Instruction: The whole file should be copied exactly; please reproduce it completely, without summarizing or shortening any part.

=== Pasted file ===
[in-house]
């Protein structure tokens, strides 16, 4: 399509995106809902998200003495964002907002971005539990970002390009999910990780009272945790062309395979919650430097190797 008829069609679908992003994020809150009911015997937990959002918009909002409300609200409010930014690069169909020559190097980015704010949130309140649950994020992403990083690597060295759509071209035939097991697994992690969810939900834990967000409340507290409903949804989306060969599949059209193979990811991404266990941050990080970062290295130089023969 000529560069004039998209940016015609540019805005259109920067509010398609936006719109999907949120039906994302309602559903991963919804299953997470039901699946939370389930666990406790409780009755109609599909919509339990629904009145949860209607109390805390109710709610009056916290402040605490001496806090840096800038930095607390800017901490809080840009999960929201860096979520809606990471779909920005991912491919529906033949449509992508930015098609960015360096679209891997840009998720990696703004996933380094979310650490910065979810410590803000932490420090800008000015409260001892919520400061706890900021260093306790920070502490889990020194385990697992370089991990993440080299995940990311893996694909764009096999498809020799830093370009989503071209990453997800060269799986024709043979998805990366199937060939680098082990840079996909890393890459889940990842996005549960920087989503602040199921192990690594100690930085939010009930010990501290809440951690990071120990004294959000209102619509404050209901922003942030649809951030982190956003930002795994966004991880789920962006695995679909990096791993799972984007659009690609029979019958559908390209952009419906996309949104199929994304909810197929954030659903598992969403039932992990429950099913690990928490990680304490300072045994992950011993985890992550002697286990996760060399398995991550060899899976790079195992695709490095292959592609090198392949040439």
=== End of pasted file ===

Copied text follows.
[in-house]
């Protein structure tokens, strides 16, 4: 399509995106809902998200003495964002907002971005539990970002390009999910990780009272945790062309395979919650430097190797 008829069609679908992003994020809150009911015997937990959002918009909002409300609200409010930014690069169909020559190097980015704010949130309140649950994020992403990083690597060295759509071209035939097991697994992690969810939900834990967000409340507290409903949804989306060969599949059209193979990811991404266990941050990080970062290295130089023969 000529560069004039998209940016015609540019805005259109920067509010398609936006719109999907949120039906994302309602559903991963919804299953997470039901699946939370389930666990406790409780009755109609599909919509339990629904009145949860209607109390805390109710709610009056916290402040605490001496806090840096800038930095607390800017901490809080840009999960929201860096979520809606990471779909920005991912491919529906033949449509992508930015098609960015360096679209891997840009998720990696703004996933380094979310650490910065979810410590803000932490420090800008000015409260001892919520400061706890900021260093306790920070502490889990020194385990697992370089991990993440080299995940990311893996694909764009096999498809020799830093370009989503071209990453997800060269799986024709043979998805990366199937060939680098082990840079996909890393890459889940990842996005549960920087989503602040199921192990690594100690930085939010009930010990501290809440951690990071120990004294959000209102619509404050209901922003942030649809951030982190956003930002795994966004991880789920962006695995679909990096791993799972984007659009690609029979019958559908390209952009419906996309949104199929994304909810197929954030659903598992969403039932992990429950099913690990928490990680304490300072045994992950011993985890992550002697286990996760060399398995991550060899899976790079195992695709490095292959592609090198392949040439």